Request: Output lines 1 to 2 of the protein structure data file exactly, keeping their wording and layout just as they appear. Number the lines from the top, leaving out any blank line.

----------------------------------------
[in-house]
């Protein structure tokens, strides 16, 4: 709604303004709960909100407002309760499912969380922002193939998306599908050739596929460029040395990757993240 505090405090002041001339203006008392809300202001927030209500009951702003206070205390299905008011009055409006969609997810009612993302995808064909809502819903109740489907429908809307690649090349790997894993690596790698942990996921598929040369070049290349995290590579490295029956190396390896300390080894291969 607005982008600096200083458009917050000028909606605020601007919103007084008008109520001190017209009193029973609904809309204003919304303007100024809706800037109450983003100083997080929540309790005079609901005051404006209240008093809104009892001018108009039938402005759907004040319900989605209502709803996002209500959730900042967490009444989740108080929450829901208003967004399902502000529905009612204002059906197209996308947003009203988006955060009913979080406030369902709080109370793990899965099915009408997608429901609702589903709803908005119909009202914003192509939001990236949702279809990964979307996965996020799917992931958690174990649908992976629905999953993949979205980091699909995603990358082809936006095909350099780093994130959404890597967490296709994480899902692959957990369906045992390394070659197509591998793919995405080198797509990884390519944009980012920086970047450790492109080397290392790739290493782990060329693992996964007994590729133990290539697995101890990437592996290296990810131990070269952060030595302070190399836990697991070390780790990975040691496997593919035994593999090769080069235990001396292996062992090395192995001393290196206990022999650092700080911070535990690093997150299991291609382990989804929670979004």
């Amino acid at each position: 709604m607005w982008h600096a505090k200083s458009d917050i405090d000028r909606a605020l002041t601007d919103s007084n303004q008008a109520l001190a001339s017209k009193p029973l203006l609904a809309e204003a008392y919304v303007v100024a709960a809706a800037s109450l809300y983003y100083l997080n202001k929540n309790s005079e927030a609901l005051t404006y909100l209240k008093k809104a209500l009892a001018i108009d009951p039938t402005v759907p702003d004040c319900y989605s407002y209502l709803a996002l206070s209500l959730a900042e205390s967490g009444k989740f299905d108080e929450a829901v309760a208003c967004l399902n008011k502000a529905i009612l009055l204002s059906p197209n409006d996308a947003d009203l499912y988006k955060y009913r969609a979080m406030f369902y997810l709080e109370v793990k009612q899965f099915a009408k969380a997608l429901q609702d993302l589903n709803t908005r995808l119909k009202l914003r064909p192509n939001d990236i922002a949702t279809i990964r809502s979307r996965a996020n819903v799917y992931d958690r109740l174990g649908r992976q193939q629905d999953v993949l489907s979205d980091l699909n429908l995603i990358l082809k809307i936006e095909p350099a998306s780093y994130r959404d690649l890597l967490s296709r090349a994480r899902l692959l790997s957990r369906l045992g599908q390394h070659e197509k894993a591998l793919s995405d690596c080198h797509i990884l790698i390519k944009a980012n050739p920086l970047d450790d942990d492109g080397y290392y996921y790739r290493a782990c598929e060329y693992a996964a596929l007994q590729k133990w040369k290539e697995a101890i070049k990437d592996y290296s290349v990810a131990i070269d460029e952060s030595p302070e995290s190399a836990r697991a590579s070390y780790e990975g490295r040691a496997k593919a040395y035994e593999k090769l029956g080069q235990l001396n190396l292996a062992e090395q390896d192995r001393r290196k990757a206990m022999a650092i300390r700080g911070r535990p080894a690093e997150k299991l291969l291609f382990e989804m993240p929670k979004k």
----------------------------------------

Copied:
[in-house]
């Protein structure tokens, strides 16, 4: 709604303004709960909100407002309760499912969380922002193939998306599908050739596929460029040395990757993240 505090405090002041001339203006008392809300202001927030209500009951702003206070205390299905008011009055409006969609997810009612993302995808064909809502819903109740489907429908809307690649090349790997894993690596790698942990996921598929040369070049290349995290590579490295029956190396390896300390080894291969 607005982008600096200083458009917050000028909606605020601007919103007084008008109520001190017209009193029973609904809309204003919304303007100024809706800037109450983003100083997080929540309790005079609901005051404006209240008093809104009892001018108009039938402005759907004040319900989605209502709803996002209500959730900042967490009444989740108080929450829901208003967004399902502000529905009612204002059906197209996308947003009203988006955060009913979080406030369902709080109370793990899965099915009408997608429901609702589903709803908005119909009202914003192509939001990236949702279809990964979307996965996020799917992931958690174990649908992976629905999953993949979205980091699909995603990358082809936006095909350099780093994130959404890597967490296709994480899902692959957990369906045992390394070659197509591998793919995405080198797509990884390519944009980012920086970047450790492109080397290392790739290493782990060329693992996964007994590729133990290539697995101890990437592996290296990810131990070269952060030595302070190399836990697991070390780790990975040691496997593919035994593999090769080069235990001396292996062992090395192995001393290196206990022999650092700080911070535990690093997150299991291609382990989804929670979004």